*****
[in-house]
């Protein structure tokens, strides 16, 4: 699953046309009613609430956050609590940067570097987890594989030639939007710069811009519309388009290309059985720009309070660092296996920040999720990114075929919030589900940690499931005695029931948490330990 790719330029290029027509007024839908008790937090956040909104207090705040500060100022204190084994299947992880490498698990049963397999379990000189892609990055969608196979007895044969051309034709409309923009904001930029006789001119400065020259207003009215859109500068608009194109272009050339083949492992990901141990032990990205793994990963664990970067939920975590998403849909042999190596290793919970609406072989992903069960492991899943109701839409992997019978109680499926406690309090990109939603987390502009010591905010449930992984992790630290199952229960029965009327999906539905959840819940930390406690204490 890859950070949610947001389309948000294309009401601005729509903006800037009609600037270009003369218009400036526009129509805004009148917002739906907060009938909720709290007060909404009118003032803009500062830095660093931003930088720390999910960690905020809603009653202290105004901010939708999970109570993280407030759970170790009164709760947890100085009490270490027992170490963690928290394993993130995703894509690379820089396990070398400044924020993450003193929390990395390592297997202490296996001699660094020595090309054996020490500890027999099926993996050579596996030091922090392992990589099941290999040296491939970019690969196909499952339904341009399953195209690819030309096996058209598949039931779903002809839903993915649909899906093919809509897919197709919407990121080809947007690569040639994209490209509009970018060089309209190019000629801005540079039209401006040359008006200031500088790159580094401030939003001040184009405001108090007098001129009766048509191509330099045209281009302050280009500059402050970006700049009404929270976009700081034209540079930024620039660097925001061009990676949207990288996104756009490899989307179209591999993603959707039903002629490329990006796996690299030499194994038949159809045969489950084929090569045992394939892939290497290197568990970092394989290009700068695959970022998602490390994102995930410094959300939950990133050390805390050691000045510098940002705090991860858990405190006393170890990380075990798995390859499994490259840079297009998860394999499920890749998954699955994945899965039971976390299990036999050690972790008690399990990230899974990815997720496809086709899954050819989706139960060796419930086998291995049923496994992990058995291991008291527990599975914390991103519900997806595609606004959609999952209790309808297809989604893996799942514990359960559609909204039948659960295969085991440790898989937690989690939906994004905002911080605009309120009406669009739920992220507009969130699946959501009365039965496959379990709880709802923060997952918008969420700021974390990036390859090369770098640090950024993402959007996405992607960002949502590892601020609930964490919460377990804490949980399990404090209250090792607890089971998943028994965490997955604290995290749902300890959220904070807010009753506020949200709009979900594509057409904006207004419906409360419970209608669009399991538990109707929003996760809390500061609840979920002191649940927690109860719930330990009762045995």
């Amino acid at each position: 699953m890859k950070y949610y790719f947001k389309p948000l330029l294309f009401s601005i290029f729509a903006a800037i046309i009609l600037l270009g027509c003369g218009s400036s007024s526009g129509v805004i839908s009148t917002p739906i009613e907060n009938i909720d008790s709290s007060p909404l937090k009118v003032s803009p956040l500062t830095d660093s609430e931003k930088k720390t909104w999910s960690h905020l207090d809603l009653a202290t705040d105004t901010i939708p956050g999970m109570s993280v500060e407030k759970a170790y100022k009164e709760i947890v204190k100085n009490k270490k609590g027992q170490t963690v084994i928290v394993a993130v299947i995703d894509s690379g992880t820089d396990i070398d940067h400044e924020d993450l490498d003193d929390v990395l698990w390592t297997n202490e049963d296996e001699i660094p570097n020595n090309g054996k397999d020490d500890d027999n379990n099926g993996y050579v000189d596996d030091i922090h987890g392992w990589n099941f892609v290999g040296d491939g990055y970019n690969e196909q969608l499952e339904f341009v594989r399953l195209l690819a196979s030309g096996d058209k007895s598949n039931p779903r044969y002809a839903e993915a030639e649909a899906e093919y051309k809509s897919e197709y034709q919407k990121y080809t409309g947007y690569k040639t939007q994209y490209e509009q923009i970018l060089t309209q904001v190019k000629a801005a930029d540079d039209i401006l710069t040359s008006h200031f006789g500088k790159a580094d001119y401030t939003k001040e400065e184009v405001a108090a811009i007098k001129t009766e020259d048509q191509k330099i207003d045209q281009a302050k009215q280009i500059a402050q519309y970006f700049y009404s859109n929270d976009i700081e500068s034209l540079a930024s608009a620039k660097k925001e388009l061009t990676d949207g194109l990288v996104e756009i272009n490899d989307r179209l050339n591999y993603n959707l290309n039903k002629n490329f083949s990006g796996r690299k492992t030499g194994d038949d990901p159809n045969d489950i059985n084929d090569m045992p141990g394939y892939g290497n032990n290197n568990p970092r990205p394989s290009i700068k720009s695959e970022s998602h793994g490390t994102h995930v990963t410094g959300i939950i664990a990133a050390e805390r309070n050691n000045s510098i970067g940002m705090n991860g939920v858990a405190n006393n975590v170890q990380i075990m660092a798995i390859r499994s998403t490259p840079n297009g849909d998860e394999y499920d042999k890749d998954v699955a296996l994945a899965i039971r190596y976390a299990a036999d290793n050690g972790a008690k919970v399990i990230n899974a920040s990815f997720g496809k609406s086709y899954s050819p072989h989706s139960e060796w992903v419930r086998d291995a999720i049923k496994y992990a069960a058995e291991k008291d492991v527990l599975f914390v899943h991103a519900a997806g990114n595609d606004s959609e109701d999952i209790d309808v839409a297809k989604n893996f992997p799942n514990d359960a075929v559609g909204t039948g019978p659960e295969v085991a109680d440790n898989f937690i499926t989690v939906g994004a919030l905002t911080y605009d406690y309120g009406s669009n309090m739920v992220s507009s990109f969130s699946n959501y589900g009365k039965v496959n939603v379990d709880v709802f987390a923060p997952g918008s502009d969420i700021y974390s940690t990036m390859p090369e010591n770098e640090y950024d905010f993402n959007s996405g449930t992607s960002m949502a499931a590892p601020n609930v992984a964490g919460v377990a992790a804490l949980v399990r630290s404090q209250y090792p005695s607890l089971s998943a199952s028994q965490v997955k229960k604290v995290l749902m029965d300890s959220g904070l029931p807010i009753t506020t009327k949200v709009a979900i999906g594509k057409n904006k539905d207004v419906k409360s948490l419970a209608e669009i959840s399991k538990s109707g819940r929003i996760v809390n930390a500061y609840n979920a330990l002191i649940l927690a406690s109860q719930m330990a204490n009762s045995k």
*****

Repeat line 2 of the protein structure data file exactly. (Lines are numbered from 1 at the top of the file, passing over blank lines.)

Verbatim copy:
């Protein structure tokens, strides 16, 4: 699953046309009613609430956050609590940067570097987890594989030639939007710069811009519309388009290309059985720009309070660092296996920040999720990114075929919030589900940690499931005695029931948490330990 790719330029290029027509007024839908008790937090956040909104207090705040500060100022204190084994299947992880490498698990049963397999379990000189892609990055969608196979007895044969051309034709409309923009904001930029006789001119400065020259207003009215859109500068608009194109272009050339083949492992990901141990032990990205793994990963664990970067939920975590998403849909042999190596290793919970609406072989992903069960492991899943109701839409992997019978109680499926406690309090990109939603987390502009010591905010449930992984992790630290199952229960029965009327999906539905959840819940930390406690204490 890859950070949610947001389309948000294309009401601005729509903006800037009609600037270009003369218009400036526009129509805004009148917002739906907060009938909720709290007060909404009118003032803009500062830095660093931003930088720390999910960690905020809603009653202290105004901010939708999970109570993280407030759970170790009164709760947890100085009490270490027992170490963690928290394993993130995703894509690379820089396990070398400044924020993450003193929390990395390592297997202490296996001699660094020595090309054996020490500890027999099926993996050579596996030091922090392992990589099941290999040296491939970019690969196909499952339904341009399953195209690819030309096996058209598949039931779903002809839903993915649909899906093919809509897919197709919407990121080809947007690569040639994209490209509009970018060089309209190019000629801005540079039209401006040359008006200031500088790159580094401030939003001040184009405001108090007098001129009766048509191509330099045209281009302050280009500059402050970006700049009404929270976009700081034209540079930024620039660097925001061009990676949207990288996104756009490899989307179209591999993603959707039903002629490329990006796996690299030499194994038949159809045969489950084929090569045992394939892939290497290197568990970092394989290009700068695959970022998602490390994102995930410094959300939950990133050390805390050691000045510098940002705090991860858990405190006393170890990380075990798995390859499994490259840079297009998860394999499920890749998954699955994945899965039971976390299990036999050690972790008690399990990230899974990815997720496809086709899954050819989706139960060796419930086998291995049923496994992990058995291991008291527990599975914390991103519900997806595609606004959609999952209790309808297809989604893996799942514990359960559609909204039948659960295969085991440790898989937690989690939906994004905002911080605009309120009406669009739920992220507009969130699946959501009365039965496959379990709880709802923060997952918008969420700021974390990036390859090369770098640090950024993402959007996405992607960002949502590892601020609930964490919460377990804490949980399990404090209250090792607890089971998943028994965490997955604290995290749902300890959220904070807010009753506020949200709009979900594509057409904006207004419906409360419970209608669009399991538990109707929003996760809390500061609840979920002191649940927690109860719930330990009762045995």